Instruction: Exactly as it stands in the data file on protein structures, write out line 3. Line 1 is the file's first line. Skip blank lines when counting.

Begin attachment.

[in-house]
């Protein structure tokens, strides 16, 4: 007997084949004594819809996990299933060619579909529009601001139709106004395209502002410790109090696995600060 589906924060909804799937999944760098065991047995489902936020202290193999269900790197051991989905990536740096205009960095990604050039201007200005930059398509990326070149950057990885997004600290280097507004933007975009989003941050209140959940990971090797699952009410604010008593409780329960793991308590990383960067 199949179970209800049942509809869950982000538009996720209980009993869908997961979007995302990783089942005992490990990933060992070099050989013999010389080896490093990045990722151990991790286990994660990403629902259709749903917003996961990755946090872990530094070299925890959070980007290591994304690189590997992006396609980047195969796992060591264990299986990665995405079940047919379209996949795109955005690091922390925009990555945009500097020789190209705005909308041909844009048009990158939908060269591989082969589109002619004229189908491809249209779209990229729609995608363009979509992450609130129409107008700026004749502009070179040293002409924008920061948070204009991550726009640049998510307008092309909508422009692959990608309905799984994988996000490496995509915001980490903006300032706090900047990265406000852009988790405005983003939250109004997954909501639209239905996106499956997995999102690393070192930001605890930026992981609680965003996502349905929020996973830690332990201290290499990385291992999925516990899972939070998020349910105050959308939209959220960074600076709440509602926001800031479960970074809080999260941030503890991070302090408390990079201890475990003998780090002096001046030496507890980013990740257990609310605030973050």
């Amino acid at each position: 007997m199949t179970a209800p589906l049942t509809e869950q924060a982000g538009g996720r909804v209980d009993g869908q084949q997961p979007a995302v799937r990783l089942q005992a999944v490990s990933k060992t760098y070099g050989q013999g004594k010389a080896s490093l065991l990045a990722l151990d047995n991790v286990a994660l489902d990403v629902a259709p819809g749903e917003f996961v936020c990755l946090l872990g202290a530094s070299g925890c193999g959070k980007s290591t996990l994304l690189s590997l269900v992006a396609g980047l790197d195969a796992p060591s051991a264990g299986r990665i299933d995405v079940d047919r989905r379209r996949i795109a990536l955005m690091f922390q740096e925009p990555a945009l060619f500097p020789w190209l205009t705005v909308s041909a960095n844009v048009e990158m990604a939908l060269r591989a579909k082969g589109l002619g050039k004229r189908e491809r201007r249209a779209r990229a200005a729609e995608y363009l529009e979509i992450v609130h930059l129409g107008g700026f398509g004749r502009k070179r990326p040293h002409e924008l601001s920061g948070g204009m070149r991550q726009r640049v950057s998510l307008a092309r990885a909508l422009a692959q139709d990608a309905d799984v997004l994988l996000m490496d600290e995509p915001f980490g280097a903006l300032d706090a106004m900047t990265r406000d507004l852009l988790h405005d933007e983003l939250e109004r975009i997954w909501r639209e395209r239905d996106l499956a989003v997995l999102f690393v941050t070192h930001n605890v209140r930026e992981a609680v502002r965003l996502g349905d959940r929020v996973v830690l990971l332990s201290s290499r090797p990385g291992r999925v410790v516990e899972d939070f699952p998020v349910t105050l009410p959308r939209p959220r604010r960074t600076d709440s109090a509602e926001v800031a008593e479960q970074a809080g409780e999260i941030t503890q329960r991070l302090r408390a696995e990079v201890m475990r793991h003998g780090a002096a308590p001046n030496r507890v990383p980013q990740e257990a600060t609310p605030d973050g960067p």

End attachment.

């Amino acid at each position: 007997m199949t179970a209800p589906l049942t509809e869950q924060a982000g538009g996720r909804v209980d009993g869908q084949q997961p979007a995302v799937r990783l089942q005992a999944v490990s990933k060992t760098y070099g050989q013999g004594k010389a080896s490093l065991l990045a990722l151990d047995n991790v286990a994660l489902d990403v629902a259709p819809g749903e917003f996961v936020c990755l946090l872990g202290a530094s070299g925890c193999g959070k980007s290591t996990l994304l690189s590997l269900v992006a396609g980047l790197d195969a796992p060591s051991a264990g299986r990665i299933d995405v079940d047919r989905r379209r996949i795109a990536l955005m690091f922390q740096e925009p990555a945009l060619f500097p020789w190209l205009t705005v909308s041909a960095n844009v048009e990158m990604a939908l060269r591989a579909k082969g589109l002619g050039k004229r189908e491809r201007r249209a779209r990229a200005a729609e995608y363009l529009e979509i992450v609130h930059l129409g107008g700026f398509g004749r502009k070179r990326p040293h002409e924008l601001s920061g948070g204009m070149r991550q726009r640049v950057s998510l307008a092309r990885a909508l422009a692959q139709d990608a309905d799984v997004l994988l996000m490496d600290e995509p915001f980490g280097a903006l300032d706090a106004m900047t990265r406000d507004l852009l988790h405005d933007e983003l939250e109004r975009i997954w909501r639209e395209r239905d996106l499956a989003v997995l999102f690393v941050t070192h930001n605890v209140r930026e992981a609680v502002r965003l996502g349905d959940r929020v996973v830690l990971l332990s201290s290499r090797p990385g291992r999925v410790v516990e899972d939070f699952p998020v349910t105050l009410p959308r939209p959220r604010r960074t600076d709440s109090a509602e926001v800031a008593e479960q970074a809080g409780e999260i941030t503890q329960r991070l302090r408390a696995e990079v201890m475990r793991h003998g780090a002096a308590p001046n030496r507890v990383p980013q990740e257990a600060t609310p605030d973050g960067p």